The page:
Both filings and verdicts in medical malpractice cases in the St. Louis Metropolitan are dramatically down according to circuit clerks and knowledgeable attorneys interviewed. The Alton Telegraph recently reported that in Madison County – – the single county deemed “most liberal” with regard to jury verdicts according to insurance industry sources, malpractice cases filed in Madison County totaled only 12 cases through approximately November 1 of 2010, down 80 % from the level of 59 cases filed in 2003. Malpractice litigation and verdicts have fallen significantly in every other county venue in the metropolitan St. Louis area since 2003 thanks in large part to the effect of so-called “tort reform” legislation designed to take away verdicts rendered by juries to a certain “maximum” level. In Missouri, no matter what the evidence is, a Plaintiff, no matter what the evidence is, no matter how many bad acts of the Defendants are proven and no matter how many Defendants there are in the case, a Plaintiff can recover only $350,000 in non-economic damages (such as pain, suffering, inconvenience, embarrassment, depression, etc.) in a single case. This limitation has all but dried up some aspects of medical malpractice litigation such as nursing home malpractice cases, where there is little in economic damages to recover for an elderly person and the expenses of litigation often eat up a larger portion of the recovery than attorney’s fees. Tom J. Hopkins, a Madison County Plaintiff’s attorney told the Alton Telegraph “the average medical malpractice case takes $50,000 (in attorney investment) and three or four years in attorney time. Jurors have decided they are going to raise the bar in terms of the burden of proof in these cases. There is no question: It is more difficult to prove a case now.”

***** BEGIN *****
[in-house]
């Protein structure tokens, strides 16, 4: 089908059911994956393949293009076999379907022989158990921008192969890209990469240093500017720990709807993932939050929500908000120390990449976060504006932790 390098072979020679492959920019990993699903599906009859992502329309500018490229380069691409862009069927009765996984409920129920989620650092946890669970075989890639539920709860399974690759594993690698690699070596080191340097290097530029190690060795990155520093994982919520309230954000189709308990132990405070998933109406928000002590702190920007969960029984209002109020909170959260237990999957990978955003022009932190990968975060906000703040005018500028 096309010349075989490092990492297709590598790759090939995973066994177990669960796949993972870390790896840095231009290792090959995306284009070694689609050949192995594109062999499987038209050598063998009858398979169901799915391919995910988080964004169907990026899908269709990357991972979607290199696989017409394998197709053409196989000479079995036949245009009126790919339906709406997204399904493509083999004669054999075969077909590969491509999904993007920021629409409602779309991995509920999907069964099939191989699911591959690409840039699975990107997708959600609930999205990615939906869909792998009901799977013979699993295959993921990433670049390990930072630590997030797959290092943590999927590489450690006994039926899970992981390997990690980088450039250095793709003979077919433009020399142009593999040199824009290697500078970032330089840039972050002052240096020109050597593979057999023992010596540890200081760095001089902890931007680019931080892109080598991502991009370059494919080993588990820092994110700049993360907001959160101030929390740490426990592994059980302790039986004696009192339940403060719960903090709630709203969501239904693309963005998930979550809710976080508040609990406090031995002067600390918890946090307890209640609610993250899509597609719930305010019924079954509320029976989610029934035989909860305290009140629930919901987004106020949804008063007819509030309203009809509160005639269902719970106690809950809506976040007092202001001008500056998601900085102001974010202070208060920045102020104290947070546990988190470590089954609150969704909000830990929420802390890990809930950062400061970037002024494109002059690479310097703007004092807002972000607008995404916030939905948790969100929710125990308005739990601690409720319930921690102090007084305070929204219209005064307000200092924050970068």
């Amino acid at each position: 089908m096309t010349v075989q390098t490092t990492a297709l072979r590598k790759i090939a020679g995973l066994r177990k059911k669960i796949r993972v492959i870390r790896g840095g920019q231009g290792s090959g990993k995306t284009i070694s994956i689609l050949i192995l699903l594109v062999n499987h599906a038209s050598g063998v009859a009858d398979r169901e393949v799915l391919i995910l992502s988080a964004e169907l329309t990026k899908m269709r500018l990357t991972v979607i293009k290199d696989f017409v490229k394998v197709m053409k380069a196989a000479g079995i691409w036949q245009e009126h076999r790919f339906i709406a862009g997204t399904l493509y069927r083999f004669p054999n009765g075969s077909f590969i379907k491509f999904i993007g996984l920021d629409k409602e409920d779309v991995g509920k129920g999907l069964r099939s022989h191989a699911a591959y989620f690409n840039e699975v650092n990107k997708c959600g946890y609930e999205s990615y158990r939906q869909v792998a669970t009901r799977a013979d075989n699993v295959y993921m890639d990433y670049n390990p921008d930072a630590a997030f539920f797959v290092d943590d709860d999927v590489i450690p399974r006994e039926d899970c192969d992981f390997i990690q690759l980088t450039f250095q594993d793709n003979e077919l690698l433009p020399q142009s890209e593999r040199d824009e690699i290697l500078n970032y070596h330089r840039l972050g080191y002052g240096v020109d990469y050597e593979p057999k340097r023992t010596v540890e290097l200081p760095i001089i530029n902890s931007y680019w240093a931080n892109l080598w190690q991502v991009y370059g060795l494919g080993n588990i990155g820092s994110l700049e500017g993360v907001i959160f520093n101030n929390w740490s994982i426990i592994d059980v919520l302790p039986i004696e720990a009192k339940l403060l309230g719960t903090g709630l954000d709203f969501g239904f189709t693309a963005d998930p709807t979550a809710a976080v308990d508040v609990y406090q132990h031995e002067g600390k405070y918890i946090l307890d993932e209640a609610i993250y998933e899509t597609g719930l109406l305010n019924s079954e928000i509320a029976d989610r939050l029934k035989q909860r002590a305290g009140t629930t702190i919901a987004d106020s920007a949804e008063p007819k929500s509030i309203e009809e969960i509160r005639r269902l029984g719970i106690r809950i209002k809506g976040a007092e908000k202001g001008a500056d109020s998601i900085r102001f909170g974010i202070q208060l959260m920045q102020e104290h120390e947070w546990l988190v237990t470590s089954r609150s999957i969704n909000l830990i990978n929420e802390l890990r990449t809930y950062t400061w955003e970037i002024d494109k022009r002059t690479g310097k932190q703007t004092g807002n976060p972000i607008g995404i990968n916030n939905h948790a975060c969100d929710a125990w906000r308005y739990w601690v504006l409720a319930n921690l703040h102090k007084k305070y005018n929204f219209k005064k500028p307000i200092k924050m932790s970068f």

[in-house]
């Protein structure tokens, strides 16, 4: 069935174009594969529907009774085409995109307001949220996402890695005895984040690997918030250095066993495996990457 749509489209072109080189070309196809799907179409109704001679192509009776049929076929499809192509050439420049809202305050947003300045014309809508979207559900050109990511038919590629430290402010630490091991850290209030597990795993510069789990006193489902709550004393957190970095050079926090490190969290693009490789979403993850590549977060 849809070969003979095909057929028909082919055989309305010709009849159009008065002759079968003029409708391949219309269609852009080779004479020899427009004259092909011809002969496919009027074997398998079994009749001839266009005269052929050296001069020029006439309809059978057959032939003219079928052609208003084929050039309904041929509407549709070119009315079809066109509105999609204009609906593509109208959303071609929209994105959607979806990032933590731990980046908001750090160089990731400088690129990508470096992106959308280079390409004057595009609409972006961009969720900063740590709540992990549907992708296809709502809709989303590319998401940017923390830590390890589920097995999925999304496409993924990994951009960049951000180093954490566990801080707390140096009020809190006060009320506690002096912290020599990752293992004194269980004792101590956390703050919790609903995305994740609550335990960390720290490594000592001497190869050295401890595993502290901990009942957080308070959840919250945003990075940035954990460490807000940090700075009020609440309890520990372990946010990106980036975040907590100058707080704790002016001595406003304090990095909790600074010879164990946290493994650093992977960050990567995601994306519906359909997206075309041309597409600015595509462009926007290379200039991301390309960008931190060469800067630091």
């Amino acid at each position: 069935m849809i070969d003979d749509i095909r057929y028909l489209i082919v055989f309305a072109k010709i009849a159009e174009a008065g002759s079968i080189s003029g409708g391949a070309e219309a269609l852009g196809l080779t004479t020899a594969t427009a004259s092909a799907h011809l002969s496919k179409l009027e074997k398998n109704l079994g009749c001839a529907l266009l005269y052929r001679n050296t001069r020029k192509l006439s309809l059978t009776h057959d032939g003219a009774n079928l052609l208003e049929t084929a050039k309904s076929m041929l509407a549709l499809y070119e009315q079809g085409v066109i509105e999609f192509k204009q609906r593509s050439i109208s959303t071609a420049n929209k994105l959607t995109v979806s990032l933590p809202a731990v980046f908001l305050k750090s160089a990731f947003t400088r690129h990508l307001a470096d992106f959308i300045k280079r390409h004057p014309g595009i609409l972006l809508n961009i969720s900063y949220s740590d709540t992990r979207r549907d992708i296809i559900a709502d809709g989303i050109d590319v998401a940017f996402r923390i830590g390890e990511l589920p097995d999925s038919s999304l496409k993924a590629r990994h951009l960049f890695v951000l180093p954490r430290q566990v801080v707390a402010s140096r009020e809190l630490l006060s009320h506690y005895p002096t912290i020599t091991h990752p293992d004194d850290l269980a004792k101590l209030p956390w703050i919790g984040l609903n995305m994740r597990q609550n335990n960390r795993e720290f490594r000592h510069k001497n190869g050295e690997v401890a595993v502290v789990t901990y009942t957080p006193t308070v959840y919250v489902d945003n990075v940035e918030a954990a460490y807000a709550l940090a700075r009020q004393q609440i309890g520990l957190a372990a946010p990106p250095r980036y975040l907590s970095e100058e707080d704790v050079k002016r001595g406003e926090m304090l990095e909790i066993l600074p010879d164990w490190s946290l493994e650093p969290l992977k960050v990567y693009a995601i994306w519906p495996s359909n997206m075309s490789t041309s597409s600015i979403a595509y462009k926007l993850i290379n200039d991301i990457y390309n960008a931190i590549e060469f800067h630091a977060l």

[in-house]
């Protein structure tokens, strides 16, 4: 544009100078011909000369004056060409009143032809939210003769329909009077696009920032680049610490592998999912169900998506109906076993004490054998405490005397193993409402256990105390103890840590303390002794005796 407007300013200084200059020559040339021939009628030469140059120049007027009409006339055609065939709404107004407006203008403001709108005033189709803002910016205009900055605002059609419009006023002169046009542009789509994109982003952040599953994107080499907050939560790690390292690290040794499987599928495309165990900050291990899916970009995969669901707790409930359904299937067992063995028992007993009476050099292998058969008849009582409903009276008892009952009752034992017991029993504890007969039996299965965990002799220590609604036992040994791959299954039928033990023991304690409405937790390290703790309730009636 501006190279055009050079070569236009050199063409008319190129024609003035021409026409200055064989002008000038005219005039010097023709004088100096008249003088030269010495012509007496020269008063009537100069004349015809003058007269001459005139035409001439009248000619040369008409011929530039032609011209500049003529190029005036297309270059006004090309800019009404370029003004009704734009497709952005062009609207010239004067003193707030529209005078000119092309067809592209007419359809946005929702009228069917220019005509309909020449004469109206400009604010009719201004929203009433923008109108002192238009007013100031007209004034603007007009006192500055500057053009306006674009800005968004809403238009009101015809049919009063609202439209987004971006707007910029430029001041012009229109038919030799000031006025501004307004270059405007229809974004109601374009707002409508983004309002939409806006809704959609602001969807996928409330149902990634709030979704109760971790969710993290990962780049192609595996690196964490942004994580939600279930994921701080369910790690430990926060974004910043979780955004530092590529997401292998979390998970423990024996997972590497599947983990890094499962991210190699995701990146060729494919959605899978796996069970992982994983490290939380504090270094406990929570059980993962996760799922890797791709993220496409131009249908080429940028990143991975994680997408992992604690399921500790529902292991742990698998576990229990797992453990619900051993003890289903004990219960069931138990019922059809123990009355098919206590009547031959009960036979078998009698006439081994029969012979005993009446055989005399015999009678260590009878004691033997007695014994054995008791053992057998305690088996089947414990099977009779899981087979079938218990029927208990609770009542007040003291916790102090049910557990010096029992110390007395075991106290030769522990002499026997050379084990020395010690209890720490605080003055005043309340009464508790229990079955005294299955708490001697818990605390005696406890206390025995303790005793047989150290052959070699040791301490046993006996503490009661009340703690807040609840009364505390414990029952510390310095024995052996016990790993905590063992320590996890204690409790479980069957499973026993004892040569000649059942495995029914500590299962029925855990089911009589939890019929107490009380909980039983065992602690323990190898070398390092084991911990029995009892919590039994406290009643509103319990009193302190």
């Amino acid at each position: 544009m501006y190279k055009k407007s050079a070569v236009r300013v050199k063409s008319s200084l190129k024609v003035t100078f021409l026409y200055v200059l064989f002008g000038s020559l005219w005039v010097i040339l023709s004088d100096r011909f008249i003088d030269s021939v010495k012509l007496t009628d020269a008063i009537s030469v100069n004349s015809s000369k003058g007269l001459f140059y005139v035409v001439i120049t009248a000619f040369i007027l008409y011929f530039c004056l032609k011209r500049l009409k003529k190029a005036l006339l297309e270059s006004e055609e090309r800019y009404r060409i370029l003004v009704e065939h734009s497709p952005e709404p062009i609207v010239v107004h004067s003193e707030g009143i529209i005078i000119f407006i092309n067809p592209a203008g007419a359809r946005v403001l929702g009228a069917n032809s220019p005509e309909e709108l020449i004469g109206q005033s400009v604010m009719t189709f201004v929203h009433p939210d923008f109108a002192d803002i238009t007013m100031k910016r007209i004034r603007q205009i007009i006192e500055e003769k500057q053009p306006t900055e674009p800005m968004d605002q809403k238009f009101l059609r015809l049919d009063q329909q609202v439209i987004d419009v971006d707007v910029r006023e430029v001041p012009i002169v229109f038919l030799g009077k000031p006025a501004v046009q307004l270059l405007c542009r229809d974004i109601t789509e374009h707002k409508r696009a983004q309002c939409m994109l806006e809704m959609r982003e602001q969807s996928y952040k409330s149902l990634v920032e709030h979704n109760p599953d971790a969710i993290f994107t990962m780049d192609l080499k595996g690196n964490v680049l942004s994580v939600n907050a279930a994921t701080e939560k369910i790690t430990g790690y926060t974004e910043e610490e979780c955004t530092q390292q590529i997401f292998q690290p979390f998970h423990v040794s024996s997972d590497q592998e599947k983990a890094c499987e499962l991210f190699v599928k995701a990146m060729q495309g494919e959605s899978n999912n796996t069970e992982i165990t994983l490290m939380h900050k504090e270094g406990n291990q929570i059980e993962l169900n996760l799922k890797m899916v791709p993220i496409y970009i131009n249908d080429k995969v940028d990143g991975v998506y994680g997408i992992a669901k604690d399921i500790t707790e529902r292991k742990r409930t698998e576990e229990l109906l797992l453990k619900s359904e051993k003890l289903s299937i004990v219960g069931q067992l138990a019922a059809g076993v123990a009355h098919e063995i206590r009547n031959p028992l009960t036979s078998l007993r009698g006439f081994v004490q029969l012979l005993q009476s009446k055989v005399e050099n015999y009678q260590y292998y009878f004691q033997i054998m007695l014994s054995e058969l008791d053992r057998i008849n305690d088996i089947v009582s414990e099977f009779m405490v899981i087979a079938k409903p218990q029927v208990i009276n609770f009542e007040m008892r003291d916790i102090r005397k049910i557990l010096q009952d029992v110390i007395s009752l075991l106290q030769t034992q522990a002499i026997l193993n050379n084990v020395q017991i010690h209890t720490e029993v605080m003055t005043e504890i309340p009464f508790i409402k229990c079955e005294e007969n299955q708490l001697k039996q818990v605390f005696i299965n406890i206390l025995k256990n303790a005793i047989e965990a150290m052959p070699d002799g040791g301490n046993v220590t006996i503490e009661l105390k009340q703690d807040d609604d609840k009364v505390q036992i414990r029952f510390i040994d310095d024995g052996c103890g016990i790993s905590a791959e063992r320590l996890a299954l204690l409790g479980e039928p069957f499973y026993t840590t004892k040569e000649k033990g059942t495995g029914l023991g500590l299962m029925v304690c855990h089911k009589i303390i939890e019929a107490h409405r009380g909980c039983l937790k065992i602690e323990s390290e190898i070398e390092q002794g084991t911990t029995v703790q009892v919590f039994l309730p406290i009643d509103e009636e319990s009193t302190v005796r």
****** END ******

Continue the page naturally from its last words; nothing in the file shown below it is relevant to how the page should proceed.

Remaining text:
The Wall Street Journal quoted Dr. Peter Pronovost, a patient-safety researcher at Johns Hopkins University recently who estimated the medical diagnostic errors kill 40,000-80,000 hospital patients annually in the United States based on autopsy studies over the past four decades. According to the Journal, medical professionals are analyzing breakdowns in care that led to missed, delayed or incorrect diagnoses and health insurers and healthcare providers are developing programs to avert mistakes. Thus, the Journal headlined the article What the Doctor Missed: Using Malpractice Claims to Help Physicians Avoid Diagnostic Mistakes, Delays.